Publication Date

May 1, 2017

Perspectives Section



  • World


Digital Methods

Harvard University Library now lists, among proprietary databases and other e-resources to which the university subscribes, a website called The Programming Historian, which offers free online tutorials on digital methods, tools, and techniques. Not just for Harvard, The Programming Historian, launched in 2007, is a free and open resource that anyone can access and use. It’s also unique in the world of online education—its lessons are primarily created by, and geared toward, historians.

Scholars looking to develop digital history skills today have a range of options. Many graduate programs now include digital methods and skills training. Historians can also look for resources in other departments on campus, in the library, or at training institutes. But The Programming Historian offers another, autodidactic model that uses the web to offer materials that can help scholars find digital solutions to common problems.

When Douglas O’Reagan needed to create an online digital archive, for example, he turned to The Programming Historian for help. At the time, O’Reagan was lead archivist for the Hanford History Project, which manages the US Department of Energy’s collections related to the Hanford site of the Manhattan Project. Once O’Reagan had identified Omeka—an open source web publishing platform—as the right tool for the job, he taught himself how to use it with the help of The Programming Historian. O’Reagan describes the tutorials on the website as “very well done, very useful . . . they broke things down into clear steps.”

With over 50 published tutorials, the site has a wealth of resources on a broad range of topics. These include relatively straightforward things such as using Markdown (a simple markup language) to more complex activities such as textual analysis or GIS (Geographical Information Systems). Some lessons are explicitly related to the disciplinary work of historians, such as “Geocoding Historical Data Using QGIS” and “Creating Network Diagrams from Historical Sources.” Others, including “Creating New Items in Zotero” and “Introduction to the Bash Command Line” are of more general interest. With so many options, The Programming Historian can be daunting in its breadth. In a review, Cameron Blevins (Northeastern Univ.) suggests that the site is best used to help solve specific problems instead of general education about digital history methods.

Many lessons use real historical data and pose historically relevant questions.

What’s unique about The Programming Historian is that it teaches skills through examples that are suited to historians. Many lessons use real historical data and pose historically relevant questions. For example, a tutorial by Martin Düring (Univ. of North Carolina at Chapel Hill) on network analysis is built around a case study of a first-­person narrative written by a Jewish Holocaust survivor. The tutorial approaches the case study with historical questions such as “How did social relationships help Jewish refugees to survive in the underground?”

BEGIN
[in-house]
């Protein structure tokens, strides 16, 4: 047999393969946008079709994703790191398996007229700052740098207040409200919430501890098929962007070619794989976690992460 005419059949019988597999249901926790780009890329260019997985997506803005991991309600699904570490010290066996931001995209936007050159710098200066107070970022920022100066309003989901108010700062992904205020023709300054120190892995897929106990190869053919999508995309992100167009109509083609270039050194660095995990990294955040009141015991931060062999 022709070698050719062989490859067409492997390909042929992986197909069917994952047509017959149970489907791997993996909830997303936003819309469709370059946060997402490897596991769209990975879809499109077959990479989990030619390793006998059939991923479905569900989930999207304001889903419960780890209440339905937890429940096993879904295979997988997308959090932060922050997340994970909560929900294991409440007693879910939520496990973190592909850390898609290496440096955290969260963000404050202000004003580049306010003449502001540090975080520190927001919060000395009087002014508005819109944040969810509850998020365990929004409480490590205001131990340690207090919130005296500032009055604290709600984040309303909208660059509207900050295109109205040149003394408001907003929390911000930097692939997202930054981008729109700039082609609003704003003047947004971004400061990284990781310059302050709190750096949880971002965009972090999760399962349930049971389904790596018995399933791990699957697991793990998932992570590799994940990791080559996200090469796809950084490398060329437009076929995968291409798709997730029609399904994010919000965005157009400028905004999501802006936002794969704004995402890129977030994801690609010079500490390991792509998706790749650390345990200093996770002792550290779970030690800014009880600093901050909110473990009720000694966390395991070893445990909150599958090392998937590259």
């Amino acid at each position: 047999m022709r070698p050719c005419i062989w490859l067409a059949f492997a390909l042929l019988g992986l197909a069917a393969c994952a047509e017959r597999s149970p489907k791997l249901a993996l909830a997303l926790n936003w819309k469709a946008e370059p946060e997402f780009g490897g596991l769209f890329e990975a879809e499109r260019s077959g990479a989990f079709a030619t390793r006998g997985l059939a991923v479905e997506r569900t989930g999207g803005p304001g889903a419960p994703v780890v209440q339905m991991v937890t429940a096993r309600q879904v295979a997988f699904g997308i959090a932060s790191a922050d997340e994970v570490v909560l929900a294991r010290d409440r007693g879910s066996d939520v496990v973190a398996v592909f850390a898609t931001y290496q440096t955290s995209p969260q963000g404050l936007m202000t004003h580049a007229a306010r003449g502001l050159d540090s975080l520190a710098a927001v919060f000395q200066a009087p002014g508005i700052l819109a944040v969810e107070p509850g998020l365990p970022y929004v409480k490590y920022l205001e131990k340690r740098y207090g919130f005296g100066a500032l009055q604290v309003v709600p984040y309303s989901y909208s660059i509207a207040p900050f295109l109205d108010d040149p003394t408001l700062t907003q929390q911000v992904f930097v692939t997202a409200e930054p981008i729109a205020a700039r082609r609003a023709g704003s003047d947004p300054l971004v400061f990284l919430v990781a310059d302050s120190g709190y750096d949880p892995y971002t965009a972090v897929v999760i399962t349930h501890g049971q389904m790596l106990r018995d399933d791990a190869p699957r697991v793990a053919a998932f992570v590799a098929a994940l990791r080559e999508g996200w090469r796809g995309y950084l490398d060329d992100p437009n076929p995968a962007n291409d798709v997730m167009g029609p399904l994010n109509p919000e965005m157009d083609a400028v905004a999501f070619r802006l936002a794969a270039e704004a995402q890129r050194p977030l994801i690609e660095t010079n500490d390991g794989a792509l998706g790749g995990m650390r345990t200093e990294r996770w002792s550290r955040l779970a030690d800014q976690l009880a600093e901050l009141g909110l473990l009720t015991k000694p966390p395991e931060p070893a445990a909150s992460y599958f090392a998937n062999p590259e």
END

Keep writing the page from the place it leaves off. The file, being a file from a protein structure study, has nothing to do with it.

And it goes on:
The Programming Historian is run and managed by an international editorial board, much like a scholarly journal. Tutorials undergo a process of peer review by outside experts who provide feedback and recommend revisions and improvements. “Reviewers are selected on the basis of their expertise, just as you’d expect for a journal,” says Adam Crymble, a member of the editorial board and digital historian at the University of Hertfordshire. “Reviewers see themselves as colleagues helping to test and refine lessons before they go live.”

Crymble and historian Katrina Navikas (Univ. of Hertfordshire) recently published a methodological article in the Journal of Victorian Culture in which The Programming Historian had a direct impact on their scholarship. They adapted the code Crymble had developed for the tutorial “Using Gazetteers to Extract Keywords from Sets of Free-­Flowing Texts” to turn Chartist newspaper announcements into a digital map of grassroots meetings in the early 1840s. The map enabled the two scholars to argue that Chartist activities in London were “part of the everyday rather than the extraordinary.” The methodologies developed as part of this lesson enabled Navikas and Crymble to contribute to a long-standing scholarly conversation about a key modern political movement.

Tutorials often espouse a philosophy for the use of computational tools by humanities scholars. “Sustainable Authorship in Plain Text Using Pandoc and Markdown,” for example, includes a section called “Principles” that sets out why the recommended practices benefit scholars in the humanities. At the core of these principles is the idea that the tools used should support scholarly needs and ensure that the work can be easily saved for the long term and reused for other purposes.

The project is active and growing, with several more tutorials in the works. In 2016, The Programming Historian won a DH Award, a community award given by digital humanists. There is also a team currently translating the tutorials into Spanish. Even though The Programming Historian doesn’t fall into the usual category of digital resources, listing it on library catalogs will facilitate discovery and enable more historians to take advantage of the possibilities offered by digital research. By lowering barriers to doing digital scholarship, vibrant, community-driven projects such as The Programming Historian are vital to the future of the discipline.


Seth Denbo is director of scholarly communication and digital initiatives at the AHA. He tweets @seth_denbo.

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